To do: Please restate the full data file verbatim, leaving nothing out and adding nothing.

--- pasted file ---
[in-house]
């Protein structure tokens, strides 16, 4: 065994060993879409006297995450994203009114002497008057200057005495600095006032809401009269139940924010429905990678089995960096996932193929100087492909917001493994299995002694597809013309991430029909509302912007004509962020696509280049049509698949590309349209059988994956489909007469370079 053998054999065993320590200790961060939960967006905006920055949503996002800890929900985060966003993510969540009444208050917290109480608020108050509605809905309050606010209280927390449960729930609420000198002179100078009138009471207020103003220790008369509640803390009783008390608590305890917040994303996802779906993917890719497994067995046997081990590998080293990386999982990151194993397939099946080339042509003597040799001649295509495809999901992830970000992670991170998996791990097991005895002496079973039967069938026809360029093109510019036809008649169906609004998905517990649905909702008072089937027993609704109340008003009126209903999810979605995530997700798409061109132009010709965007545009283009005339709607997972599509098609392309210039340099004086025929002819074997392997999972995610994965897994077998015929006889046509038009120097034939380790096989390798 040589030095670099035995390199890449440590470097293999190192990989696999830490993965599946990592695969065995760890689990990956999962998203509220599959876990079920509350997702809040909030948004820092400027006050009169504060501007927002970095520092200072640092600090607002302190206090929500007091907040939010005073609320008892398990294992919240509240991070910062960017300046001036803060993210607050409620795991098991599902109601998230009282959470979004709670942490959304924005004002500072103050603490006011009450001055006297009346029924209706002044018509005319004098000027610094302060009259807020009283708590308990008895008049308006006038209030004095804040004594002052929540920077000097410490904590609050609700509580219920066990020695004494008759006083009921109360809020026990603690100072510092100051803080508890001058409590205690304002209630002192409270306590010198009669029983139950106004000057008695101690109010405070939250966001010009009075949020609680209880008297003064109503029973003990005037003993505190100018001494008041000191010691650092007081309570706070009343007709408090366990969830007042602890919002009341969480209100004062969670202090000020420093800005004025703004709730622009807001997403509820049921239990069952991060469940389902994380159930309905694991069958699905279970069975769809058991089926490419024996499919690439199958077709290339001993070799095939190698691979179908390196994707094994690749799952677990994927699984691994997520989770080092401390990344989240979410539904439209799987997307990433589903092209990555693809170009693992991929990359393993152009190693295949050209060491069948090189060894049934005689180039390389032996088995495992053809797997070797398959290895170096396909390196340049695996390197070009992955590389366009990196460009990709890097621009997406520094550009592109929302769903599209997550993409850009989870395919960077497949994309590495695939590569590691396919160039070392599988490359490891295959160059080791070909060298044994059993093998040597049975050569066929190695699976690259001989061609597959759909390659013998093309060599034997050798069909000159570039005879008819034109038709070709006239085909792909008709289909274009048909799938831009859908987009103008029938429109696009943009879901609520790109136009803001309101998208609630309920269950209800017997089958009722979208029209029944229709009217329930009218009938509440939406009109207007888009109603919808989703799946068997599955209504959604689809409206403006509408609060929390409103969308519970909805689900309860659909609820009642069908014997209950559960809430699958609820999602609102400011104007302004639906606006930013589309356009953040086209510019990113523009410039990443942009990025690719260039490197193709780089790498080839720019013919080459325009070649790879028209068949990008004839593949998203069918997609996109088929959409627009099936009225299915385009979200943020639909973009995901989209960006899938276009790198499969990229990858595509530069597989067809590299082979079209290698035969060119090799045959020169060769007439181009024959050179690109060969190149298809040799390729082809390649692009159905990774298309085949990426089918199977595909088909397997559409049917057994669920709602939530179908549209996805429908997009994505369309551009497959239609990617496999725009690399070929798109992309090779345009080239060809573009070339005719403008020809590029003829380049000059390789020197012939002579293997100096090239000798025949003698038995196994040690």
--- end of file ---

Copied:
[in-house]
């Protein structure tokens, strides 16, 4: 065994060993879409006297995450994203009114002497008057200057005495600095006032809401009269139940924010429905990678089995960096996932193929100087492909917001493994299995002694597809013309991430029909509302912007004509962020696509280049049509698949590309349209059988994956489909007469370079 053998054999065993320590200790961060939960967006905006920055949503996002800890929900985060966003993510969540009444208050917290109480608020108050509605809905309050606010209280927390449960729930609420000198002179100078009138009471207020103003220790008369509640803390009783008390608590305890917040994303996802779906993917890719497994067995046997081990590998080293990386999982990151194993397939099946080339042509003597040799001649295509495809999901992830970000992670991170998996791990097991005895002496079973039967069938026809360029093109510019036809008649169906609004998905517990649905909702008072089937027993609704109340008003009126209903999810979605995530997700798409061109132009010709965007545009283009005339709607997972599509098609392309210039340099004086025929002819074997392997999972995610994965897994077998015929006889046509038009120097034939380790096989390798 040589030095670099035995390199890449440590470097293999190192990989696999830490993965599946990592695969065995760890689990990956999962998203509220599959876990079920509350997702809040909030948004820092400027006050009169504060501007927002970095520092200072640092600090607002302190206090929500007091907040939010005073609320008892398990294992919240509240991070910062960017300046001036803060993210607050409620795991098991599902109601998230009282959470979004709670942490959304924005004002500072103050603490006011009450001055006297009346029924209706002044018509005319004098000027610094302060009259807020009283708590308990008895008049308006006038209030004095804040004594002052929540920077000097410490904590609050609700509580219920066990020695004494008759006083009921109360809020026990603690100072510092100051803080508890001058409590205690304002209630002192409270306590010198009669029983139950106004000057008695101690109010405070939250966001010009009075949020609680209880008297003064109503029973003990005037003993505190100018001494008041000191010691650092007081309570706070009343007709408090366990969830007042602890919002009341969480209100004062969670202090000020420093800005004025703004709730622009807001997403509820049921239990069952991060469940389902994380159930309905694991069958699905279970069975769809058991089926490419024996499919690439199958077709290339001993070799095939190698691979179908390196994707094994690749799952677990994927699984691994997520989770080092401390990344989240979410539904439209799987997307990433589903092209990555693809170009693992991929990359393993152009190693295949050209060491069948090189060894049934005689180039390389032996088995495992053809797997070797398959290895170096396909390196340049695996390197070009992955590389366009990196460009990709890097621009997406520094550009592109929302769903599209997550993409850009989870395919960077497949994309590495695939590569590691396919160039070392599988490359490891295959160059080791070909060298044994059993093998040597049975050569066929190695699976690259001989061609597959759909390659013998093309060599034997050798069909000159570039005879008819034109038709070709006239085909792909008709289909274009048909799938831009859908987009103008029938429109696009943009879901609520790109136009803001309101998208609630309920269950209800017997089958009722979208029209029944229709009217329930009218009938509440939406009109207007888009109603919808989703799946068997599955209504959604689809409206403006509408609060929390409103969308519970909805689900309860659909609820009642069908014997209950559960809430699958609820999602609102400011104007302004639906606006930013589309356009953040086209510019990113523009410039990443942009990025690719260039490197193709780089790498080839720019013919080459325009070649790879028209068949990008004839593949998203069918997609996109088929959409627009099936009225299915385009979200943020639909973009995901989209960006899938276009790198499969990229990858595509530069597989067809590299082979079209290698035969060119090799045959020169060769007439181009024959050179690109060969190149298809040799390729082809390649692009159905990774298309085949990426089918199977595909088909397997559409049917057994669920709602939530179908549209996805429908997009994505369309551009497959239609990617496999725009690399070929798109992309090779345009080239060809573009070339005719403008020809590029003829380049000059390789020197012939002579293997100096090239000798025949003698038995196994040690």